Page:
DETROIT — Writer, photographer, and University of Michigan professor Nick Tobier’s latest publication, Looping Detroit: A People Mover Travelogue, takes as its subject one of Detroit’s longest-running inside jokes: an elevated tram that circulates endlessly, and often completely without passengers, on a 2.9-mile track connecting 13 stations around the immediate city center. Built in 1987, following a “driverless transit car” craze in the 1970s, it is viewed by all as a failure of public infrastructure.
The People Mover is inarguably ridiculous as a form of public transit — not least because it services a hilariously small footprint. A huge portion of Detroit’s diffuse population lacks a means of personal transportation, instead forced to stand in wait for a notoriously unreliable bus system (read the harrowing and heartwarming human interest story of Detroiter James Robertson for a case in-point). Meanwhile, the $210 million dollar People Mover is basically only employed to shuttle people who already have cars from parking garages to downtown entertainment centers. It represents a sobering mismanagement of resources.
But I’ll be honest here: I love the People Mover. Whenever someone comes to visit, I make a case for taking them on what amounts to an amusement park ride around the city center, with excellent vistas of both the Detroit River and the architecture that has earned Detroit the first and only United States UNESCO City of Design status, as well as original mosaics and other artworks at nearly every station. As an added benefit, the People Mover still offers a token option, enabling New Yorkers (and former ones, like Tobier and me) to re-experience a lost facet of the MTA system (you can also deposit 75 cents directly into the machines — or, frankly, hop the wheelchair gate with relative ease).
Judging by the literary and visual contributions to Tobier’s project — each drawing inspiration from a different stop on the People Mover loop — I am not the only one with complex or conflicting emotions about this quixotic piece of infrastructure.
“I picked the Broadway stop as my muse,” said artist and printmaker Stacey Malasky, who created a drawn object collage that captures the many elements of the busy downtown entertainment district served by the station. “Now I have a three-year-old son who attends the YMCA for daycare, and he loves riding the People Mover! While I still think it is a pretty poor excuse for public transportation, I can’t help but see it through the eyes of my three-year-old and notice the gorgeous artwork at every station, and the way I want to throw up a little when it tips at an angle over the Detroit River, or how it announces the next stop and then, two seconds later, we are at that stop.”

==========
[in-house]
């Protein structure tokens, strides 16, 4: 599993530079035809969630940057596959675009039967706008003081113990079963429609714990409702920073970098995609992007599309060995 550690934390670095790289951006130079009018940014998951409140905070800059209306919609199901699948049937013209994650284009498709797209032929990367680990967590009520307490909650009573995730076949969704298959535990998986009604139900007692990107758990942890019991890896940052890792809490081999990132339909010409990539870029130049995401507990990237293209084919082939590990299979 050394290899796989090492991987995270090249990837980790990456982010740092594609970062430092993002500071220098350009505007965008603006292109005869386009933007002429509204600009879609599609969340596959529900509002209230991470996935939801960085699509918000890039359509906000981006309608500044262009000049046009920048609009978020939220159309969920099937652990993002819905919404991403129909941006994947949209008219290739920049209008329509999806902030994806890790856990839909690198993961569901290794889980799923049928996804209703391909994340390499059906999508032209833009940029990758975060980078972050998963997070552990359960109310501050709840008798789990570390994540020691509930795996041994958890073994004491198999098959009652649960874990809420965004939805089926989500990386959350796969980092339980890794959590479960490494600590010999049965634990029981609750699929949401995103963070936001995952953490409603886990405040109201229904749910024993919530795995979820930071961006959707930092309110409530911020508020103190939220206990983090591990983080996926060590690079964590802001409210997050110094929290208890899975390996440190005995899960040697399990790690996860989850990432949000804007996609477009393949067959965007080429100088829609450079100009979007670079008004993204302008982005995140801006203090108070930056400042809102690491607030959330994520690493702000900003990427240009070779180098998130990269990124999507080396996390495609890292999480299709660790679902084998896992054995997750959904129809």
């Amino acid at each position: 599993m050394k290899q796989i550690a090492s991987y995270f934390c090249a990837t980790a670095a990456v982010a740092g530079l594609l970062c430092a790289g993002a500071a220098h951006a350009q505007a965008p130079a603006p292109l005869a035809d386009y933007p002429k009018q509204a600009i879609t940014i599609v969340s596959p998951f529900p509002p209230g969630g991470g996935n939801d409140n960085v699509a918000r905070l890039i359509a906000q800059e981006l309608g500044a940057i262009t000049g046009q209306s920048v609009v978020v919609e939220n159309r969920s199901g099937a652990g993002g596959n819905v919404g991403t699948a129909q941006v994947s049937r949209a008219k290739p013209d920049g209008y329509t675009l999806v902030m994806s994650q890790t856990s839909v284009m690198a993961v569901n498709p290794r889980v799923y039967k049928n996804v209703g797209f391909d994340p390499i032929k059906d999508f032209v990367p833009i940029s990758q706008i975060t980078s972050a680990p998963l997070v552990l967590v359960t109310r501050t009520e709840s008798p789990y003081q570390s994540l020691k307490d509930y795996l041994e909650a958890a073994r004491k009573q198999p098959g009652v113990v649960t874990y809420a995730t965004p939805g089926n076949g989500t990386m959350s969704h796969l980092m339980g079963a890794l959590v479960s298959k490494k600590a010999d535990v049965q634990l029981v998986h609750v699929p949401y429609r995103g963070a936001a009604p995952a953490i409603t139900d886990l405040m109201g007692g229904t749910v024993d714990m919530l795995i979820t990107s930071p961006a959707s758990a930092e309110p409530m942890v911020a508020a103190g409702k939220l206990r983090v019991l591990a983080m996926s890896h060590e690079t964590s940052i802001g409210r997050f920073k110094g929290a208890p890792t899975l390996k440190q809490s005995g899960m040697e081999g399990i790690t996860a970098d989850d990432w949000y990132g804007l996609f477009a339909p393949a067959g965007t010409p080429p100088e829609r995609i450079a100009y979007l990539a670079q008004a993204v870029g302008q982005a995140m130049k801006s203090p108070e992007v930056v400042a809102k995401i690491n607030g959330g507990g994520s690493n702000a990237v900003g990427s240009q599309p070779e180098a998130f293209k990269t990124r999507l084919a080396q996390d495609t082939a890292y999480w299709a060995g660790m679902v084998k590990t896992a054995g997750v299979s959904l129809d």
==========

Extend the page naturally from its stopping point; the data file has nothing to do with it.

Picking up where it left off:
“My favorite stop is Cadillac Square,” said Tobier, “for the social/architectural mix of the City County Building and the small back streets, parking lots, and places I have gotten to hang out.” In addition to his opening essay, annotations, and epilogue for the book, Tobier contributes a series of photographs depicting Detroit environs adjacent to the People Mover — sold a little short by the black-and-white printing of the publication by the University of Michigan Library. Tobier also served as editor for the 15 artists and writers, whose contributions reflect a jumble of conflicting emotions, hard data, and layers of memory. After all, the People Mover has been circling around Detroit’s psyche for going on 30 years.
“I selected these artists and writers for their voices and their connections to the city, both as long-term residents and more recently arrived,” said Tobier. “But all with keen attention to their roles as part of the living ecosystem of a city where questions about race, class and privilege should/could intersect cultural inquiry.”
One such contributor is Katie Grace McGowan, whose intermedia practice often juxtaposes found language from signs and public promotional materials with personal memories and loose sociological surveys.
“Nick did a splendid job gathering disparate perspectives on the People Mover,” said McGowan. “This book’s release couldn’t be more timely. It’s great to read people’s thoughts on Detroit’s maligned loop as the city’s next fraught public transportation scheme prepares to launch. Ten or twenty years from now, I suspect people will view the unfortunately named Q line in the same light as we view the People Mover today.”
MGowan is referring to the M-1 Rail, a pet project of Quicken Loans CEO Dan Gilbert. He brought on several of the city’s major philanthropic arts organizations to help fund the first arm of a light rail system that will serve a short stretch of the Woodward Avenue corridor — the main artery of the city’s downtown area. Like many Detroiters, Tobier is skeptical.
“The downtown to midtown corridor is already fairly well served and well resourced,” said Tobier, “and although I appreciate investment in any public transit, I see that the investment comes continually in the same areas, while the vast footprint of the city is continually underserved.”
Indeed, while one ride to nowhere is perhaps amusing, a second demonstrates an astonishing blind spot on the part of the city. One hopes the lessons and personal histories captured in Looping Detroit can serve as a timely reminder to the powers that be not to perpetuate the mistakes of the past, but to learn from them.